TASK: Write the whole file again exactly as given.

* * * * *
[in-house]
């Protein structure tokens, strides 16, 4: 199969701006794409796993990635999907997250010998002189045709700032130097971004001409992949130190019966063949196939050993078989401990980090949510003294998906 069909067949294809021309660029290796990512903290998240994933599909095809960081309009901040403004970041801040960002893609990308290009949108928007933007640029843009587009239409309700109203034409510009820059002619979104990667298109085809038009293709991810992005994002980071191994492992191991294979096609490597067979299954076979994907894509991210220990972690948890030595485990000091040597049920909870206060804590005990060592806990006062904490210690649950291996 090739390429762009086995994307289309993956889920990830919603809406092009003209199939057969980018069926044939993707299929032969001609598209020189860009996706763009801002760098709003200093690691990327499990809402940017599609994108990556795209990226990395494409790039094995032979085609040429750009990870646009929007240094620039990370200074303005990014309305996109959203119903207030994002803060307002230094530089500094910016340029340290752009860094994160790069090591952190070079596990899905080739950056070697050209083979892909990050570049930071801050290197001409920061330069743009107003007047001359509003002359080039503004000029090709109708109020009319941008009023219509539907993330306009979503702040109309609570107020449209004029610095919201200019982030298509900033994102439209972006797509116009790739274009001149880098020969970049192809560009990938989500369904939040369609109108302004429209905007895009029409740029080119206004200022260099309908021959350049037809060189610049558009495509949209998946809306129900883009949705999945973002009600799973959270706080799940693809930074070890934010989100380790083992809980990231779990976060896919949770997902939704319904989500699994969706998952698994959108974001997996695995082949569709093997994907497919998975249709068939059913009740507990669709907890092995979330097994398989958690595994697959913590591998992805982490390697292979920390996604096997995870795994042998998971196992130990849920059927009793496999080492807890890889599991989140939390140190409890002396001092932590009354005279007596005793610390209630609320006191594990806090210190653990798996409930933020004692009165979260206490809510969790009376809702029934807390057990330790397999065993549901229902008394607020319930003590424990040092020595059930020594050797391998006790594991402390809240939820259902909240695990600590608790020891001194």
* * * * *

[in-house]
């Protein structure tokens, strides 16, 4: 199969701006794409796993990635999907997250010998002189045709700032130097971004001409992949130190019966063949196939050993078989401990980090949510003294998906 069909067949294809021309660029290796990512903290998240994933599909095809960081309009901040403004970041801040960002893609990308290009949108928007933007640029843009587009239409309700109203034409510009820059002619979104990667298109085809038009293709991810992005994002980071191994492992191991294979096609490597067979299954076979994907894509991210220990972690948890030595485990000091040597049920909870206060804590005990060592806990006062904490210690649950291996 090739390429762009086995994307289309993956889920990830919603809406092009003209199939057969980018069926044939993707299929032969001609598209020189860009996706763009801002760098709003200093690691990327499990809402940017599609994108990556795209990226990395494409790039094995032979085609040429750009990870646009929007240094620039990370200074303005990014309305996109959203119903207030994002803060307002230094530089500094910016340029340290752009860094994160790069090591952190070079596990899905080739950056070697050209083979892909990050570049930071801050290197001409920061330069743009107003007047001359509003002359080039503004000029090709109708109020009319941008009023219509539907993330306009979503702040109309609570107020449209004029610095919201200019982030298509900033994102439209972006797509116009790739274009001149880098020969970049192809560009990938989500369904939040369609109108302004429209905007895009029409740029080119206004200022260099309908021959350049037809060189610049558009495509949209998946809306129900883009949705999945973002009600799973959270706080799940693809930074070890934010989100380790083992809980990231779990976060896919949770997902939704319904989500699994969706998952698994959108974001997996695995082949569709093997994907497919998975249709068939059913009740507990669709907890092995979330097994398989958690595994697959913590591998992805982490390697292979920390996604096997995870795994042998998971196992130990849920059927009793496999080492807890890889599991989140939390140190409890002396001092932590009354005279007596005793610390209630609320006191594990806090210190653990798996409930933020004692009165979260206490809510969790009376809702029934807390057990330790397999065993549901229902008394607020319930003590424990040092020595059930020594050797391998006790594991402390809240939820259902909240695990600590608790020891001194």